Development of a software tool to investigate the local & global response of buildings to blast loading
Author(s)O'Leary, Killian T. (Killian Thomas)
Massachusetts Institute of Technology. Department of Civil and Environmental Engineering.
Pierre Ghisbain and Jerome J. Connor.
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Well-publicized intentional and accidental explosions in the last two decades have exposed the lack of resilience in structures triggering disproportionate failure. This has fuelled change in the civil engineering industry with government agencies leading the way. This research further contributes to the topic of blast resistant design with particular focus placed on the response of building structures subjected to external blasts. A software tool to assess the response of structure to blast loads is firstly presented. The proposed tool integrates a staged process and can broadly be broken down into three core modules: the blast load condition, the response of the target structural element(s), and frame stability in the event of a support being compromised. By automating this process, the resistance of a building can be investigated under a number of possible blast situations in quick succession. In addition, the application incorporates a design feature that sizes 2D moment frames for wind and gravity loading, for the sole purpose of studying blasts on different frame strengths and geometries. The latter stages of the report demonstrate the capabilities of the tool by firstly proposing standard input metrics based on industry norm, and following on from this exploring the effects of each input through a parametric analysis. Example input parameters include blast weight, standoff distance, wind speed, number of bays & stories, target column location and element plastic limits.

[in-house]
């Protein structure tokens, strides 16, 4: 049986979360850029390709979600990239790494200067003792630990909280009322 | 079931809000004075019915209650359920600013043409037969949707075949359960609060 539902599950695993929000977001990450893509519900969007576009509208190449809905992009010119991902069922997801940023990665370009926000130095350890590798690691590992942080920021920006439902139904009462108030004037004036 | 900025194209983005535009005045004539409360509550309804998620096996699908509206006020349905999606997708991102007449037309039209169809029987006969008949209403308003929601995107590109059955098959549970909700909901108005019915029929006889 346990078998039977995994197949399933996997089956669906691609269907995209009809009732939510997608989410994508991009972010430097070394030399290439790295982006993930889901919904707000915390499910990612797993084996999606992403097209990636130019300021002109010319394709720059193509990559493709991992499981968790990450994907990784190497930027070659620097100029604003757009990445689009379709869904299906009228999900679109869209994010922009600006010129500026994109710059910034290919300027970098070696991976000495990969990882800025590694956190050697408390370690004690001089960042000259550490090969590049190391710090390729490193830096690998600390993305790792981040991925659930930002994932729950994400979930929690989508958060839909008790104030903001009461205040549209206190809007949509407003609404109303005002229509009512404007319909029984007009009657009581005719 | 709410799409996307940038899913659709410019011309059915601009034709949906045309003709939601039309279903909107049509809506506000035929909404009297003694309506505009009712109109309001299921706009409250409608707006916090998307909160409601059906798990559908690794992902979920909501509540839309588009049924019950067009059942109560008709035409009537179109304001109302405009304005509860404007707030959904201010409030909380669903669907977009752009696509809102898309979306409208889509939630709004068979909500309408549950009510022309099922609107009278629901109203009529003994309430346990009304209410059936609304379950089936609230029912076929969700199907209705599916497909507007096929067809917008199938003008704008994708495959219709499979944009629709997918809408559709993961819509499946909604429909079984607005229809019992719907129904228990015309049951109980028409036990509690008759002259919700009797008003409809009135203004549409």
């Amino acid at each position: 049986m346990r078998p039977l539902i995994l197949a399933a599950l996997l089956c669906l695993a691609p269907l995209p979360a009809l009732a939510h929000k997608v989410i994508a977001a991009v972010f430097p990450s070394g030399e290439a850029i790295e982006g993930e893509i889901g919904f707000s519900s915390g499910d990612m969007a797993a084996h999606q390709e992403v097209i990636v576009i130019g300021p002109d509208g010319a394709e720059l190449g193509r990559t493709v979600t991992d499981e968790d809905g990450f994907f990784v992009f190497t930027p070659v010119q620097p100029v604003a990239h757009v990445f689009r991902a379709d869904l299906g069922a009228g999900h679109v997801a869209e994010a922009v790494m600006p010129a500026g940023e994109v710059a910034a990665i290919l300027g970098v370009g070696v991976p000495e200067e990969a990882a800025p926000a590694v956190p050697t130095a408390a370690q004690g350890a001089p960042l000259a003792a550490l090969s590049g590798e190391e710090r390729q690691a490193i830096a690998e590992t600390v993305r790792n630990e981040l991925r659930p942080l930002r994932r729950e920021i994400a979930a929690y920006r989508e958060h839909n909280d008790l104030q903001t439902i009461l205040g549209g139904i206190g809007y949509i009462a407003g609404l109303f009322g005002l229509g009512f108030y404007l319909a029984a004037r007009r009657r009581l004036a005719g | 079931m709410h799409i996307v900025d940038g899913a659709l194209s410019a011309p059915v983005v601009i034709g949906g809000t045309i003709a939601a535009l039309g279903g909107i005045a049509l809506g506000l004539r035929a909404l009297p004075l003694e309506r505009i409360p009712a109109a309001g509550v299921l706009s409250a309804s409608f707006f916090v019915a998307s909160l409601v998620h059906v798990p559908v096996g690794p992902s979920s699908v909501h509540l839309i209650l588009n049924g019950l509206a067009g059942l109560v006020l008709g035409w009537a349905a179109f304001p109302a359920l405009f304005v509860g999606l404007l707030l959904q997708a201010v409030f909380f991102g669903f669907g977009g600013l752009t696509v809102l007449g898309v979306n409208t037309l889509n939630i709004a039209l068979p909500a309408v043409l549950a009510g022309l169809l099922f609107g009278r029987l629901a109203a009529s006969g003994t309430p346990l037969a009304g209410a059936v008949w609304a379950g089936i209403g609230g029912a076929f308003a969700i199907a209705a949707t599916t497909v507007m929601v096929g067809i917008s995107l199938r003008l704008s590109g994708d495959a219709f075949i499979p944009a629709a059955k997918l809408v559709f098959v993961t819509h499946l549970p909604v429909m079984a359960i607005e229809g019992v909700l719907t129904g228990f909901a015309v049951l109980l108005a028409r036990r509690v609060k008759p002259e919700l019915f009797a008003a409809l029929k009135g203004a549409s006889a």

Thesis: M. Eng. in High-Performance Structures, Massachusetts Institute of Technology, Department of Civil and Environmental Engineering, 2015.Cataloged from PDF version of thesis.Includes bibliographical references (pages -).
DepartmentMassachusetts Institute of Technology. Department of Civil and Environmental Engineering.
Massachusetts Institute of Technology
Civil and Environmental Engineering.